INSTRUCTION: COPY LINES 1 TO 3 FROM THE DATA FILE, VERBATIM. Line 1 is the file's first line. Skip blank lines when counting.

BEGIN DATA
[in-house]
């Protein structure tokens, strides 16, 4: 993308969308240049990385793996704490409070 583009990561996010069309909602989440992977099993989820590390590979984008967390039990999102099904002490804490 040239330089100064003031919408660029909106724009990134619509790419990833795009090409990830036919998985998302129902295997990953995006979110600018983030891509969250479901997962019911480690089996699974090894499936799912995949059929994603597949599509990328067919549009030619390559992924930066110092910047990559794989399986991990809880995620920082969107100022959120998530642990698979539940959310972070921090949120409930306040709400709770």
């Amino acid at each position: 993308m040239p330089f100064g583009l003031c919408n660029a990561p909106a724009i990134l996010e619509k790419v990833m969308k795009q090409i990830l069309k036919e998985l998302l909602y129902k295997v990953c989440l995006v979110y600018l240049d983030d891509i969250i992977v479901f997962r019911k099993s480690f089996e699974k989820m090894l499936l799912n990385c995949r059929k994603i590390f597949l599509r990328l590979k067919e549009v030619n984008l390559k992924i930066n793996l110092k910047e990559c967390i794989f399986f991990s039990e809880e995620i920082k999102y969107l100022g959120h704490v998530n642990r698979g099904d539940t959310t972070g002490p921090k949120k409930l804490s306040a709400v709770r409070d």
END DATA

[in-house]
């Protein structure tokens, strides 16, 4: 993308969308240049990385793996704490409070 583009990561996010069309909602989440992977099993989820590390590979984008967390039990999102099904002490804490 040239330089100064003031919408660029909106724009990134619509790419990833795009090409990830036919998985998302129902295997990953995006979110600018983030891509969250479901997962019911480690089996699974090894499936799912995949059929994603597949599509990328067919549009030619390559992924930066110092910047990559794989399986991990809880995620920082969107100022959120998530642990698979539940959310972070921090949120409930306040709400709770």
């Amino acid at each position: 993308m040239p330089f100064g583009l003031c919408n660029a990561p909106a724009i990134l996010e619509k790419v990833m969308k795009q090409i990830l069309k036919e998985l998302l909602y129902k295997v990953c989440l995006v979110y600018l240049d983030d891509i969250i992977v479901f997962r019911k099993s480690f089996e699974k989820m090894l499936l799912n990385c995949r059929k994603i590390f597949l599509r990328l590979k067919e549009v030619n984008l390559k992924i930066n793996l110092k910047e990559c967390i794989f399986f991990s039990e809880e995620i920082k999102y969107l100022g959120h704490v998530n642990r698979g099904d539940t959310t972070g002490p921090k949120k409930l804490s306040a709400v709770r409070d």